Reports: Obama administration developing drone assassination rulebook
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End the Lie
November 26th, 2012
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According to recently published reports, the Obama administration is just now developing a formal set of standards and procedures forÂ carrying out assassinations via unmanned aerial vehiclesÂ (UAVs), better known as drones.
Note:Â thereÂ are increasingly worrisome developments in the realm of fully automated weapons systems, also known as âkiller robots,âÂ which are now being identified and criticized. These issues add an entirely new dimension to concerns surrounding unmanned warfare.
This is especially surprising given thatÂ the United Statesâ drone assassination program has been in operation for quite a while nowÂ and has already led toÂ at least one lawsuit against the U.S. military and the Central Intelligence Agency (CIA).
It is also interesting that U.S. Attorney General Eric HolderÂ claimed earlier this year that their secret reviews of evidence count as due process, giving the impression that they had some kind of guidelines in place already. This impression was also given over a year ago withÂ the realization of the secret death panels run by the National Security Council(NSC).
Yet apparently there have not been any formal guidelines in place this entire time, according to a report fromÂ The New York Times.
This would mean that Americans, includingÂ a 16-year-old boy, have been killed along withÂ unknown numbers of civiliansÂ in countries like Yemen (whereÂ at least 29 people were killed in just 8 days earlier this year) and Pakistan (which has seenÂ over 2,000 deathsÂ since Obama took office) without any actual rules governing such actions.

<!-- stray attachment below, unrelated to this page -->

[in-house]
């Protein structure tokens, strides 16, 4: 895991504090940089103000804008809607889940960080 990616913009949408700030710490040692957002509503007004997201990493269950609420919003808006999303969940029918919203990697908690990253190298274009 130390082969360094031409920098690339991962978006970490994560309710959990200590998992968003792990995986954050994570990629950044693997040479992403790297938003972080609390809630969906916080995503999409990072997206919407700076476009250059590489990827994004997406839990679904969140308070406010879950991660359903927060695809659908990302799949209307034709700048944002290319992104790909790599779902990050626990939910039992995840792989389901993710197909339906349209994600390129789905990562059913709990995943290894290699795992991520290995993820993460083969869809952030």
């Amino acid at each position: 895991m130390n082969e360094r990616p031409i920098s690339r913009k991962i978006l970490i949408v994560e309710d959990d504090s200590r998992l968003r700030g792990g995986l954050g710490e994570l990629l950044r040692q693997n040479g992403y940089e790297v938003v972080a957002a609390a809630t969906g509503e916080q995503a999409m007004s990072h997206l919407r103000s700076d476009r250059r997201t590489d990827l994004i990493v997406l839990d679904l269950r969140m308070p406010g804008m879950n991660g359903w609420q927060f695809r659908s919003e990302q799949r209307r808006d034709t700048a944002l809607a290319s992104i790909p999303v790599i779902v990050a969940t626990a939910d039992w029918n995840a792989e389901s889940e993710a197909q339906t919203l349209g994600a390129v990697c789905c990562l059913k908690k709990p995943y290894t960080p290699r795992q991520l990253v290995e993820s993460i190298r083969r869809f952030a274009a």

To make matters even more insane, theÂ TimesÂ reports, âObama and his advisers are still debating whether remote-control killing should be a measure of last resort against imminent threats to the United States, or a more flexible tool, available to help allied governments attack their enemies or to prevent militants from controlling territory.â
One might point out thatÂ with signature strikes, it is already being used as âa more flexible tool.â
Itâs truly hard to tell what is really going on with the drone program sinceÂ Obama lies when discussing it with the mediaÂ and simply refuses to address the issue in a court of law.
According to Scott Shane, writing forÂ The New York Times, âThe attempt to write a formal rule book for targeted killing began last summer after news reports on the drone program, started under President George W. Bush and expanded by Mr. Obama, revealed some details of the presidentâs role in the shifting procedures for compiling âkill listsâ and approving strikes.â
However, itâs worth pointing out that theÂ TimesÂ is essentially citing their own work as the impetus for the creation of this rulebook. Personally, I find such claims suspicious sinceÂ news outlets seem to love giving themselves credit where none is due.
A statement from an anonymous Obama administration official seems to indicate that the motives were not at all related to the earlier report.
âThere was concern that the levers might no longer be in our hands,â said the unnamed official cited by theÂ Times.
The official added that Obama did not want to leave open the possibility of handing over an âamorphousâ program to Romney.